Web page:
Showhouse History

3681 Madison Ave., Kansas City, Missouri 64111

“THE SHAPE OF ARCHITECTURE is the shape of the earth as it is modified by the structures of mankind,” so said Vincent Scully, art historian from Yale University. No better evidence can be presented than the Jacobean house at 3681 Madison Avenue located in the Historic Roanoke Neighborhood. As part of the City Beautiful Movement, Roanoke was platted to maintain the “natural” style of its adjacent Roanoke Park.

The land on which the house sits was owned first by real estate companies. The first individual purchaser in 1906 was James H. Hale, but he thought better of using the land and sold it to Andrew A. Tribble, an active real estate developer, in February, 1907. The City Directory shows Andrew and Carrie Elizabeth (née Feld) Tribble living here through 1917. Mr. Tribble died in Los Angeles at the age of 55. Mrs. Tribble died in 1969, and they are both at Forest Hill Cemetery in the Feld-Tribble Mausoleum. The name of the architect for the Tribble home is unknown.

In 1918 the house was sold to William C. Helmers and his wife Elizabeth (née O’Keefe) of Leavenworth, KS. Mr. Helmers was one of the younger sons of the founder of Helmers Manufacturing Co., a high-end furniture company in Leavenworth and Kansas City. Mrs. Helmers attended the New England Conservatory of Music and the University of Kansas. She was a member of the Women’s Philharmonic Association. They had a daughter, Margaret, who spent formative years in the Showhouse.

In the 1930s and 40s, the house was occupied by a series of people such as Mrs. Rose Frances Thomas (widow of G. W. Thomas}, whose occupation was listed as “chiropodist” and Miss Inez Kranichfield.

Archie and Dessie ( Van Horn) Fox purchased the home in 1950 and lived in the house until their deaths. Archie was a street inspector for the K. C. Department of Public Works. He was a member of the Kansas City Athletic Club (KCAC) and served as the Athletic Director from 1920 to 1929. While at KCAC, Archie coached several well-known champions including 5-time Olympic Medalist in swimming Johnny Weissmuller also known for his film career as Tarzan and Jungle Jim. At the time they purchased the house, Archie was 70 and Dessie was 60. Like many of the houses in the neighborhood, the home had been divided into multiple units. Archie and Dessie lived on the first floor and basement and rented the second and third floors.

By 1973 it fell to Dr .John Goheen and his wife Ellen to bring the house back to single-family occupancy. Dr. Goheen was a pulmonologist at KU Medical Center, and Ellen was an art historian at the Nelson-Atkins Museum of Art. They went at the project slow and steady and finally by 1980 were ready to do a kitchen remodeling which existed until the present owner did a makeover in 2009. In his zeal to create an authentic arts and crafts powder room on the first floor, young architect Roger Kraft forgot to make a hole for the toilet paper dispenser so they ended up using a stand-alone. John remembers the “doggie alarm system.” The dog at the corner would start barking and it cascaded down the block.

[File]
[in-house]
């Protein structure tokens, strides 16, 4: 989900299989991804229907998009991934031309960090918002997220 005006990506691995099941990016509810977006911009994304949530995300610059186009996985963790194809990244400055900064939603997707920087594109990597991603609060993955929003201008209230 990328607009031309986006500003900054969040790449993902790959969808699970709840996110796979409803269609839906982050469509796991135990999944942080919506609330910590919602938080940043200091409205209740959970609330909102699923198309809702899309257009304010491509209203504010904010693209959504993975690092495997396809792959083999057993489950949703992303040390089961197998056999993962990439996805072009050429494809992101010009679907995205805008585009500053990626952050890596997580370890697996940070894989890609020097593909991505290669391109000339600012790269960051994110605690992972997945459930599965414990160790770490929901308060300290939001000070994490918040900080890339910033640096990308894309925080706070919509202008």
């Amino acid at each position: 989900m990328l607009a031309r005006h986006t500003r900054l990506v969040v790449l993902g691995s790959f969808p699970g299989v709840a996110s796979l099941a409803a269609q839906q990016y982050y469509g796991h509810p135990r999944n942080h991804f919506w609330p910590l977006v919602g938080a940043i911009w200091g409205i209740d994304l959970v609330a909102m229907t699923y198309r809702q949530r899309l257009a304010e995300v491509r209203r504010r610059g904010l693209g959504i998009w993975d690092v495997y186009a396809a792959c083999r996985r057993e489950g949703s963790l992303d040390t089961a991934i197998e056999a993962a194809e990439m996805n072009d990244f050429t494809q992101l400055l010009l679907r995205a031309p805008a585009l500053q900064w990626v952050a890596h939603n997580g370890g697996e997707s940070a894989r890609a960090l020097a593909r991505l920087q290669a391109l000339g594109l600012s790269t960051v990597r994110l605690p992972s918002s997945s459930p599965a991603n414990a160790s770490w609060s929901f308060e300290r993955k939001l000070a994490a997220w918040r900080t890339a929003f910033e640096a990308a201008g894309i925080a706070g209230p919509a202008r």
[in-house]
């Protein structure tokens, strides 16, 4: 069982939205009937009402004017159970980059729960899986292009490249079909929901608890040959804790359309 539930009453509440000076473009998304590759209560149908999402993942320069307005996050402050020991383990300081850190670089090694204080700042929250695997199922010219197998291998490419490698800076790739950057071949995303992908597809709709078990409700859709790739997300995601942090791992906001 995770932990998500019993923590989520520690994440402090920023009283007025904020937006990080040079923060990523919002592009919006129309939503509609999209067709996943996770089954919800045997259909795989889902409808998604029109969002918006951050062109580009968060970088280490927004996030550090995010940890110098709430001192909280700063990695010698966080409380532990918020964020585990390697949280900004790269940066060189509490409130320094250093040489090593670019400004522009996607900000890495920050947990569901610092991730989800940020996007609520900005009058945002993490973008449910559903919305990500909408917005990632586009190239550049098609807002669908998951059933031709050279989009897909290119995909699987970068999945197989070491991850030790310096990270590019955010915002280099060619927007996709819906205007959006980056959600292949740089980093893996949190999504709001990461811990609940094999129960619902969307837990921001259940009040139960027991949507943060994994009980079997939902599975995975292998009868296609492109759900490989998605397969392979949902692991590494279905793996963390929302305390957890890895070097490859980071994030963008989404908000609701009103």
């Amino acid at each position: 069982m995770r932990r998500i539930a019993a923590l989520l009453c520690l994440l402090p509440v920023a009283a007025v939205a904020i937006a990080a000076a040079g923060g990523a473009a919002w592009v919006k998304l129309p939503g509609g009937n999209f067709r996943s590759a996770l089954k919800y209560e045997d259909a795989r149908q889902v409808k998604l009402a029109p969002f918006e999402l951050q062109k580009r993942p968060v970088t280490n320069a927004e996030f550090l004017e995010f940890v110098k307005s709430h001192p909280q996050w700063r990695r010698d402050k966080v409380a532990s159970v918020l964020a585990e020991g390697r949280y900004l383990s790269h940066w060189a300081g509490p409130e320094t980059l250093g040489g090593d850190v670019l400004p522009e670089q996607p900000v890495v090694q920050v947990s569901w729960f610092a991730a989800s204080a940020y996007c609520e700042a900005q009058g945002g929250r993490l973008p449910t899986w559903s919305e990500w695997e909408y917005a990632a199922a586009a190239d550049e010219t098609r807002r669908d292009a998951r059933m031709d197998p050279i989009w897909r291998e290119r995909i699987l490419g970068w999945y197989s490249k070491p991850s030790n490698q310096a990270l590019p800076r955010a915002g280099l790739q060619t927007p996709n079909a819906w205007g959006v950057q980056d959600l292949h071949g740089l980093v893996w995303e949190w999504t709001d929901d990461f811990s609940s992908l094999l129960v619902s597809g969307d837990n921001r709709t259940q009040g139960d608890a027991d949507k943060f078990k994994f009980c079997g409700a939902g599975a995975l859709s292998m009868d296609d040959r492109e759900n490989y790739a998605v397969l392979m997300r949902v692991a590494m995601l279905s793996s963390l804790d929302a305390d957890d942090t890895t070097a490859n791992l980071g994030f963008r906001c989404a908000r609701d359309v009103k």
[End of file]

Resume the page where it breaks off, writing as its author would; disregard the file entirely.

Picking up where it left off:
In 1986 architect Ronald Turner and his wife Lynn bought the house and also did major projects such as adding custom Marvin windows (a favorite of architects and contractors), restoring the outside brick walls, and adding pavers to the driveway. Lynn was an accomplished decorator in her own right, but she favored a muted palette and more modern decoration than the arts and crafts favored by the builder. The Turners enclosed the rectangular west porch to use as a sunroom. After a successful career with Ellerbe Becket in the 1980s, Ron joined Gensler and moved to California where he now lives. Daughter Meredith now lives in Las Vegas but remembers well the wonderful 4th of July parties that were held on Madison Avenue.

Employee benefits lawyer Thomas Brous and his wife Patty owned the home from 1996 until Patty’s death in 1999. They enjoyed collecting arts and crafts furniture and played up the original interior composed of quarter-sawn oak and oak floors throughout. There are nine octagonal pillars on the first floor and a stunning sideboard in the dining room. The Brous family also brought out of storage a lovely copper and stained glass chandelier which continues to be a focal point of the dining room. After Patty’s death Tom continued to live in the house and then with the help of a family friend he was introduced to Mary Lou Kroh and they married in 2001. They enjoyed the house until 2004 when it was sold to the present owners.

Dr. Thomas Marchioro, a physicist and retired technology executive, and his wife Durene have graciously invited us to share their home for the 53rd Symphony Designers’ Showhouse. They have been grand conservators of the house and its history. In 2009 they remodeled the kitchen using materials consistent with the house such as quarter-sawn oak cabinets and soapstone countertops. We thank them for this introduction to the fascinating people who have lived at 3681 Madison Avenue, Kansas City, Missouri.